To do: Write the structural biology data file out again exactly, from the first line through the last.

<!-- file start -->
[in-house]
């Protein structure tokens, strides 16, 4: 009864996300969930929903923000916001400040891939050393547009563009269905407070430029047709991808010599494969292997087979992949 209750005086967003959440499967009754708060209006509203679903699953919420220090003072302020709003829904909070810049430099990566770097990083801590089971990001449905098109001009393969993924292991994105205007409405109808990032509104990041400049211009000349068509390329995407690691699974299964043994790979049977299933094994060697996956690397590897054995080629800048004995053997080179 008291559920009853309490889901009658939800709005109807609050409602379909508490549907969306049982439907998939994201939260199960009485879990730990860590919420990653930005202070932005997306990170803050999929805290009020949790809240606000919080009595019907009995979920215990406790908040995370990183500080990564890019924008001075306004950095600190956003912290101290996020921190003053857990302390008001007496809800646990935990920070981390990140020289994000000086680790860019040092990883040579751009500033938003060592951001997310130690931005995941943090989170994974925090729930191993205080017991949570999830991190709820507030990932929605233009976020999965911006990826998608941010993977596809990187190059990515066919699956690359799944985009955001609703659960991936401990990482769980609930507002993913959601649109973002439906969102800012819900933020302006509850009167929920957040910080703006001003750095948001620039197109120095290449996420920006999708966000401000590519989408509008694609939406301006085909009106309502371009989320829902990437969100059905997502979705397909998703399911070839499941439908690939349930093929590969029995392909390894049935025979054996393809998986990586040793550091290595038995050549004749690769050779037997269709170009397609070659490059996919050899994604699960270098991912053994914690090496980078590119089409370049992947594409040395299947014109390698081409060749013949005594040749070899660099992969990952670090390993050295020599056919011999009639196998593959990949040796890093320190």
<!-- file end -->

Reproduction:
[in-house]
């Protein structure tokens, strides 16, 4: 009864996300969930929903923000916001400040891939050393547009563009269905407070430029047709991808010599494969292997087979992949 209750005086967003959440499967009754708060209006509203679903699953919420220090003072302020709003829904909070810049430099990566770097990083801590089971990001449905098109001009393969993924292991994105205007409405109808990032509104990041400049211009000349068509390329995407690691699974299964043994790979049977299933094994060697996956690397590897054995080629800048004995053997080179 008291559920009853309490889901009658939800709005109807609050409602379909508490549907969306049982439907998939994201939260199960009485879990730990860590919420990653930005202070932005997306990170803050999929805290009020949790809240606000919080009595019907009995979920215990406790908040995370990183500080990564890019924008001075306004950095600190956003912290101290996020921190003053857990302390008001007496809800646990935990920070981390990140020289994000000086680790860019040092990883040579751009500033938003060592951001997310130690931005995941943090989170994974925090729930191993205080017991949570999830991190709820507030990932929605233009976020999965911006990826998608941010993977596809990187190059990515066919699956690359799944985009955001609703659960991936401990990482769980609930507002993913959601649109973002439906969102800012819900933020302006509850009167929920957040910080703006001003750095948001620039197109120095290449996420920006999708966000401000590519989408509008694609939406301006085909009106309502371009989320829902990437969100059905997502979705397909998703399911070839499941439908690939349930093929590969029995392909390894049935025979054996393809998986990586040793550091290595038995050549004749690769050779037997269709170009397609070659490059996919050899994604699960270098991912053994914690090496980078590119089409370049992947594409040395299947014109390698081409060749013949005594040749070899660099992969990952670090390993050295020599056919011999009639196998593959990949040796890093320190």